It does not take an avid reader to notice the raising of Singapore's re-employment age to 67 when parliament first passed the bill in 2016. The act was covered by a plethora of news fronts, and widely lauded as a step towards making the best out of an aging population. As the bill will be effected Jul 1, 2017, it is providential for us to discover how we may best enable such a mature workforce.
The most apparent answer is to address the looming issue surrounding mature workers- that of irrelevance and resistance to change. It will be in the employer's interest to provide ample retraining opportunities for these workers to update their skills and knowledge. This levels the playing field with younger workers, and offers an edge up in competitiveness, for mature candidates has greater experience and expertise.
Despite so, some mature workers may be resistant to change. Having done a job a particular way for decades, it might be too demanding for them to adopt newer and more sophisticated alternatives. This highlights a need to simplify processes for our more senior workers. The management may implement tactics to help make the workplace friendly for them, such as using visuals and graphics in training guides, or even in daily work itself. A prime example will be Mcdonald's, which, in an ambitious bid, streamlined their procedures and their computer systems. Today, Mcdonald's is reaping the benefits, enjoying the position of one of our nation's most prominent employer of mature workers.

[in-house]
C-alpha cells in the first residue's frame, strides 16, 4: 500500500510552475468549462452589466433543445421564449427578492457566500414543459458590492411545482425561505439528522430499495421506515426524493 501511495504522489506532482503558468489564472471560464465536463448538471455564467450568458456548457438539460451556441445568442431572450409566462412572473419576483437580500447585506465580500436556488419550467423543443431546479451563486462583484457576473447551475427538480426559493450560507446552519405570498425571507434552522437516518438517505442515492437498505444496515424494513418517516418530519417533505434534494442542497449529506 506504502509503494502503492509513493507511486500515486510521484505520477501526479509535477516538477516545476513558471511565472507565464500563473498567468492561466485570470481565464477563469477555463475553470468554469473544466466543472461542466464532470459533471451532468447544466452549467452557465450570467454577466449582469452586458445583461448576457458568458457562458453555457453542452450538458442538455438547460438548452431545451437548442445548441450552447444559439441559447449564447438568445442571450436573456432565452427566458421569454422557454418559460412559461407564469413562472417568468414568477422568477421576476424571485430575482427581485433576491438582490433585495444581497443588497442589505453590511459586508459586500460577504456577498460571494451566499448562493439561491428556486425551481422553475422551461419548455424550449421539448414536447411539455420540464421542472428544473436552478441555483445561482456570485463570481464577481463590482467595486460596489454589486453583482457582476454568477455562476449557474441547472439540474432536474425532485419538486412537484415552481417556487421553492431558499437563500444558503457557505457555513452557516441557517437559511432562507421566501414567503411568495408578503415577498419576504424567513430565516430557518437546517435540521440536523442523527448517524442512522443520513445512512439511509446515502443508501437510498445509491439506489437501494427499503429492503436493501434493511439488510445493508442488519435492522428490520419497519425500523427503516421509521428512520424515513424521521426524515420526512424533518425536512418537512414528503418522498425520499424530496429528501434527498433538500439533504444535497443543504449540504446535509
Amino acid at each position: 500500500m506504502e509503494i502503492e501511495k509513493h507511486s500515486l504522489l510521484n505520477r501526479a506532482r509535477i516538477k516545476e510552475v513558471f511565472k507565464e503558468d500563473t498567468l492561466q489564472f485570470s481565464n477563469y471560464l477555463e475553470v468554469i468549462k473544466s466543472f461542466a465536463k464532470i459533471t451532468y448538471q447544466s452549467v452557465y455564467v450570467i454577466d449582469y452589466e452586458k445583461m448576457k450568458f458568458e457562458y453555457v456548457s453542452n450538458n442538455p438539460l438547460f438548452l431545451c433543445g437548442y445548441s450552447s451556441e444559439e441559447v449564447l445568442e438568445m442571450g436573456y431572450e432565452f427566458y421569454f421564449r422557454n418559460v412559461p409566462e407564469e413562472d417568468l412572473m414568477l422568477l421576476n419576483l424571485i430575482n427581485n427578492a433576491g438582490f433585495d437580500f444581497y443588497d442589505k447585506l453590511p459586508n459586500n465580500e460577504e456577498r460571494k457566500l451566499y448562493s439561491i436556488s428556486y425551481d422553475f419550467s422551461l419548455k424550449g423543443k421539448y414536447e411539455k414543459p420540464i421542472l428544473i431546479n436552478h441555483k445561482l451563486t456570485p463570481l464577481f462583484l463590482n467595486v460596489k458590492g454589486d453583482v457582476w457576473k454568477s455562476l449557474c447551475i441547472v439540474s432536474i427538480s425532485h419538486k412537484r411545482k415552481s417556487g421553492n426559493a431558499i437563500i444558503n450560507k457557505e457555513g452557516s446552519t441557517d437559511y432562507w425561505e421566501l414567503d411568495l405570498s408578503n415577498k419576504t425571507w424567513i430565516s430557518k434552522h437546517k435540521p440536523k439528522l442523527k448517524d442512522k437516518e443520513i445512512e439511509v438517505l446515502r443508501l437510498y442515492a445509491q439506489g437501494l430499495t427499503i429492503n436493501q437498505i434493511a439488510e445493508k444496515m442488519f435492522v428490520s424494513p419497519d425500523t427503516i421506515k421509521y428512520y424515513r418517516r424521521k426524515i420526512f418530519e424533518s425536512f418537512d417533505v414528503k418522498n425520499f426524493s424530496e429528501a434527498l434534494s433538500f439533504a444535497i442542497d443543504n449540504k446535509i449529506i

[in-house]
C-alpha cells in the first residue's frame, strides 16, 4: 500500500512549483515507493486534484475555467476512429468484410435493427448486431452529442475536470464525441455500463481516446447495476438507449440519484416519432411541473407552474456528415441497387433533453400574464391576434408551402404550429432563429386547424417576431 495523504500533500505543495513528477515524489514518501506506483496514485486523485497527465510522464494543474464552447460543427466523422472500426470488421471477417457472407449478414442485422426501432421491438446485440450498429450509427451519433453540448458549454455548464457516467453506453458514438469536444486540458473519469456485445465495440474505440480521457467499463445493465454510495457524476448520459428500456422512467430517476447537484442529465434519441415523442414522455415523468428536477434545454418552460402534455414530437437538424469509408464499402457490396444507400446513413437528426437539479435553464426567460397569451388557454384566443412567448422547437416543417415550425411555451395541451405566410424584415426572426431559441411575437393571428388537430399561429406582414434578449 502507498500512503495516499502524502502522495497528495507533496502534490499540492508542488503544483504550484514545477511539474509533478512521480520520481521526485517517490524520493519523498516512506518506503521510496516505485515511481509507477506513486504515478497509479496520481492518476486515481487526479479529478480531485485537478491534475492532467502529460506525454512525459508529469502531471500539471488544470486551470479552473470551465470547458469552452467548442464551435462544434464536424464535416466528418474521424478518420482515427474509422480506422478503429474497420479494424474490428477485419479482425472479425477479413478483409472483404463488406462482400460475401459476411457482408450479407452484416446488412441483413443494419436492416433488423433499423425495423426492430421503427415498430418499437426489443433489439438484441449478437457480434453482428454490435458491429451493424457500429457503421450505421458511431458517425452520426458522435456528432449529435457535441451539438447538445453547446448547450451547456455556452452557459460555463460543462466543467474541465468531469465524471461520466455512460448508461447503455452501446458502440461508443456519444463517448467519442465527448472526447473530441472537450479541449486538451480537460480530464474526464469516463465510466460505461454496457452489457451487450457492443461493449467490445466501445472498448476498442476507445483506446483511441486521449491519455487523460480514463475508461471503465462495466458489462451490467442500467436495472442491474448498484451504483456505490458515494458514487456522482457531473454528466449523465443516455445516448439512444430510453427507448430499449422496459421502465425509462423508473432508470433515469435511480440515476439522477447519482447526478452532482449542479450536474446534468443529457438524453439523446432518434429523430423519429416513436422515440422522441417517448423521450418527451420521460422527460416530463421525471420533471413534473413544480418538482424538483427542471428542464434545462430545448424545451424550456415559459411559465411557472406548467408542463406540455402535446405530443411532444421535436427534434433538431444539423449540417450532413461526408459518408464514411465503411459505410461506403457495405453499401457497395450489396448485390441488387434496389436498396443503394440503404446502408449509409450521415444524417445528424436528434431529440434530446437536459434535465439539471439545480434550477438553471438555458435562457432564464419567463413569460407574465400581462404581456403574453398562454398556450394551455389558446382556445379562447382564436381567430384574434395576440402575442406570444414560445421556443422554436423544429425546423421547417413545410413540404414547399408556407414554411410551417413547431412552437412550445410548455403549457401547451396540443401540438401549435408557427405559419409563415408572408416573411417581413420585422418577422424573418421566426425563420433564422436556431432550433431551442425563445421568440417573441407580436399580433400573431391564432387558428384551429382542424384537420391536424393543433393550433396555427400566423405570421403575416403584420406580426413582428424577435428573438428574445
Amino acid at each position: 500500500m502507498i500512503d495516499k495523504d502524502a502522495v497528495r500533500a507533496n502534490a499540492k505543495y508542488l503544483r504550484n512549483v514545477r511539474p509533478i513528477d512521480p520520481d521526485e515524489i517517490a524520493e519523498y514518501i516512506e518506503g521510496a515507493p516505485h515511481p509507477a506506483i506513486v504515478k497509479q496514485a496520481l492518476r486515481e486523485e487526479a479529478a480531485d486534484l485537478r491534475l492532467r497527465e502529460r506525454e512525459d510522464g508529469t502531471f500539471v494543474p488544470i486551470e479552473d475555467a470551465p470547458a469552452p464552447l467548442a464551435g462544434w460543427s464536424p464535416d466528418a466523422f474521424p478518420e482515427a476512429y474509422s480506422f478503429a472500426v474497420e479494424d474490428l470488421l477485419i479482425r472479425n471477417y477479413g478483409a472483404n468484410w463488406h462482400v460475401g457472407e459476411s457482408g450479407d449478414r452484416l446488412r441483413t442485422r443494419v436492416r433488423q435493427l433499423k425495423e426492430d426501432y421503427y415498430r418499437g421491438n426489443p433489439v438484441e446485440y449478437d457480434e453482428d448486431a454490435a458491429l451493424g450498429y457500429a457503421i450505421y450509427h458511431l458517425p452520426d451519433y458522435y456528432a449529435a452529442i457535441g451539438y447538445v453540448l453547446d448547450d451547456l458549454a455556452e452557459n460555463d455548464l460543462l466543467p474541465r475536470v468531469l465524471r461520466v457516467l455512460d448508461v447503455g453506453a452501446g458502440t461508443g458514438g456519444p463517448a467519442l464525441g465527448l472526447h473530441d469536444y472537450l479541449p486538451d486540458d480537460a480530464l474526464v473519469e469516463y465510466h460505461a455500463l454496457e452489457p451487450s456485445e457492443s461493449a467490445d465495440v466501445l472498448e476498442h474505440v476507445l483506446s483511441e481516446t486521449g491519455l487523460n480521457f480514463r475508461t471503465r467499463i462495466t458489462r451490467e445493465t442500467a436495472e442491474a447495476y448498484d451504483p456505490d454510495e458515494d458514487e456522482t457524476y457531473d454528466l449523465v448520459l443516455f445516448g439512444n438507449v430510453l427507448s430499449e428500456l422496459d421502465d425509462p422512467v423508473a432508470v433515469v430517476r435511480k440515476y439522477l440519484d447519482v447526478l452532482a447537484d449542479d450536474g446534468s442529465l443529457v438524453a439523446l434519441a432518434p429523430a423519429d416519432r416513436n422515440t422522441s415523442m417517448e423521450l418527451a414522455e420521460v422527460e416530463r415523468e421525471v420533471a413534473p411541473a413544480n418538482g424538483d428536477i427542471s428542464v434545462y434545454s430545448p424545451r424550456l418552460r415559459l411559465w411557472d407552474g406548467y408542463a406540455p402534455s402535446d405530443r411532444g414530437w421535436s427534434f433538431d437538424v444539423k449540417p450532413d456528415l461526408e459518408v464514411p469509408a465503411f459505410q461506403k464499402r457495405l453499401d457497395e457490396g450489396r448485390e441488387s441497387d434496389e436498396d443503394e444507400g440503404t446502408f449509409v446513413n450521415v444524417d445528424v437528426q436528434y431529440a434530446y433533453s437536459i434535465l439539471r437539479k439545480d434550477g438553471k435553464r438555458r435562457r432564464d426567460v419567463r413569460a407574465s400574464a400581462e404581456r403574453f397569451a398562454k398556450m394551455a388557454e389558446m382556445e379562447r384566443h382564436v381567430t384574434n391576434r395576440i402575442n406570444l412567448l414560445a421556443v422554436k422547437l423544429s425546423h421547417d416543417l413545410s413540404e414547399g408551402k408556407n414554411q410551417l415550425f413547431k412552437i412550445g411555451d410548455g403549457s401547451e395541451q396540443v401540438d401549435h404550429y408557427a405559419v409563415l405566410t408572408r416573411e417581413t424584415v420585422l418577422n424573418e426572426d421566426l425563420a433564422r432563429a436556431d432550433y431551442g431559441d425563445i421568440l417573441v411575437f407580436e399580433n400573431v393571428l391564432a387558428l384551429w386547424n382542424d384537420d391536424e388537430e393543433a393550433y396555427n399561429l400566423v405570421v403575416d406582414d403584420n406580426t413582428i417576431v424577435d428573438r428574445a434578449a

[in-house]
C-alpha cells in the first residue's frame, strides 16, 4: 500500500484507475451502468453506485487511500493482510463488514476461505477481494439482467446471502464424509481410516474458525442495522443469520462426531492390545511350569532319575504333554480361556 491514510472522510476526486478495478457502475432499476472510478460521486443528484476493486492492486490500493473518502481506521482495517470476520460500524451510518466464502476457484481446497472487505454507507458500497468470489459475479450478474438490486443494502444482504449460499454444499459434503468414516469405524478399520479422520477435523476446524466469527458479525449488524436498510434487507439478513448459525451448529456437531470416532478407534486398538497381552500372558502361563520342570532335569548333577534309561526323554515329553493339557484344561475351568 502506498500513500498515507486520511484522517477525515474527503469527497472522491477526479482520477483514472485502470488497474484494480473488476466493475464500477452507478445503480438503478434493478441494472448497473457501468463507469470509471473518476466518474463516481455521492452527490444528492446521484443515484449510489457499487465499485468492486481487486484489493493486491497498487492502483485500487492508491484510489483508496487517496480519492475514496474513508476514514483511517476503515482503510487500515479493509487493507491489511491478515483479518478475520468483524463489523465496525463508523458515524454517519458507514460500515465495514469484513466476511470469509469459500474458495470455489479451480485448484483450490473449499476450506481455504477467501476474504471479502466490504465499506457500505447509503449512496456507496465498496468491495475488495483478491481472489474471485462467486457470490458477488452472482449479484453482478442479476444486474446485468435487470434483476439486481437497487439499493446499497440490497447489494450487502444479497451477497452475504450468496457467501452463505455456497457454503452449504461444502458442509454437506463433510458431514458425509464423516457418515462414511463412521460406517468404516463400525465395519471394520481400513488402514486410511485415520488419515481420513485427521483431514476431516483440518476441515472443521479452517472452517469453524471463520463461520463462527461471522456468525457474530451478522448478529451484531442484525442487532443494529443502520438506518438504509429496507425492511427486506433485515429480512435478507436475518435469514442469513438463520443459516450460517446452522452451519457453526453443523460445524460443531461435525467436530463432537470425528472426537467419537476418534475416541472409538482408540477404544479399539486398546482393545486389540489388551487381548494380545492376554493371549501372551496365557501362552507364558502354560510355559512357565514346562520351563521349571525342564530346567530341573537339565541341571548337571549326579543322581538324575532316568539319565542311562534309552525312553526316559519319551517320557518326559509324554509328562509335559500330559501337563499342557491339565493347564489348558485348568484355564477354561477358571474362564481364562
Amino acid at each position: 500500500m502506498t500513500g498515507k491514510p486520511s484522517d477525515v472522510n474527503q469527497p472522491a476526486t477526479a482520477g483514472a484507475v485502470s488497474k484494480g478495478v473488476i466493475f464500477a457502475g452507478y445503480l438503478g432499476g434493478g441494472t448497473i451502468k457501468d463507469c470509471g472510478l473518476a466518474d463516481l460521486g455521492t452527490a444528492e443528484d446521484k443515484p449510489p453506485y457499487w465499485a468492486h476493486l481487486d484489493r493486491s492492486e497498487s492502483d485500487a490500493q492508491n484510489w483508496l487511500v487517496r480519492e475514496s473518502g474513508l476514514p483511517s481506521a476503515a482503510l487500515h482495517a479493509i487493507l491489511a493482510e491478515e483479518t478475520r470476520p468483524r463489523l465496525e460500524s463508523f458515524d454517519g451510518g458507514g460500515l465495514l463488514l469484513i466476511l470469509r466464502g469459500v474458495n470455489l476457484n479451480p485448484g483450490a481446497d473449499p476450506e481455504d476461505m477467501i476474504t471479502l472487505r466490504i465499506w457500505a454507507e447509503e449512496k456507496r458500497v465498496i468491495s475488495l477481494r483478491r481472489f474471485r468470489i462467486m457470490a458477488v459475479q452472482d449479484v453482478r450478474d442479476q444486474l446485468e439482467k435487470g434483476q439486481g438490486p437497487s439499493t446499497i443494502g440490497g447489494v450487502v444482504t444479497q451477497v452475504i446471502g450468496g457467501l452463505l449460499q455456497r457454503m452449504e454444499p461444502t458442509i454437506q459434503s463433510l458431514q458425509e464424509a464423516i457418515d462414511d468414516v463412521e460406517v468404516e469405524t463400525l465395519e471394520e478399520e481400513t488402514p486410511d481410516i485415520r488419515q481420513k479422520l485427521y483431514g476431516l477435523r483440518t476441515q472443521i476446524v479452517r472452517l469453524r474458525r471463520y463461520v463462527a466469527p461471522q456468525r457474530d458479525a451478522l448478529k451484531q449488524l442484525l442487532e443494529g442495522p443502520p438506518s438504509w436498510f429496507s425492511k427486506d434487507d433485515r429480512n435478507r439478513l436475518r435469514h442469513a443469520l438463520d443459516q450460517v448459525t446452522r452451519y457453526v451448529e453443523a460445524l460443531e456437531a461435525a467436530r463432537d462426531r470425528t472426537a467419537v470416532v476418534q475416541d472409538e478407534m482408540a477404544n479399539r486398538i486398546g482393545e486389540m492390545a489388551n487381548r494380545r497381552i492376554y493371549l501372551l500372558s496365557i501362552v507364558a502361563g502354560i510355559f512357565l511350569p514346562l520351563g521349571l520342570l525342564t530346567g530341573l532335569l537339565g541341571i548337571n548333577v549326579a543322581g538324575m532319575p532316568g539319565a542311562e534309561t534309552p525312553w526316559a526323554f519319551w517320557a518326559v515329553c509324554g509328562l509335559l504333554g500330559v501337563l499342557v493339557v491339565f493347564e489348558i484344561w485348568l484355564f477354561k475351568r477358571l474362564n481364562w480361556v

To better accommodate mature workers, one must also take into account different needs that they may have. Often, these elderly workers worry about their eventual retirement; some have barely any savings with which to subsist on when retired. Health may be another concern, despite the government's most valiant efforts to provide care for all. Bearing these in mind, the most successful employer would be one that has these requirements at heart. A retirement plan would be attractive, and coupled with medical insurance and even investment plans, we can allow our mature staff to work with a peace of mind.
It is also important for us to tamper our expectations of mature workers if we are to properly integrate them. Due to age, the elderly often encounter deteriorating motor functions, and also hearing and sight; it is important that we realize that we should not employ the same standards of efficiency we would have demanded from their younger peers. Developing a fair appraisal system willprovide an opportunity for mature workers to identify their strengths and weaknesses and encourages improvement on job processes. We may also further unlock the potential of these workers in another way - that of a mentor, rather than a worker. With greater experience in service and culture, and knowledge in products, mature can and should be assigned to mentor newer colleagues to impart their expertise.
Lastly, most importantly, we ought to treat members of the mature workforce with respect. Often, these candidates are the most loyal and dedicated group of professionals. Age should not and never be a paramount factor to take into consideration when it comes to respect. Respect is mutual and is earned through being humble and having that desire to learn. A respectful workplace is no doubt the workplace of tomorrow.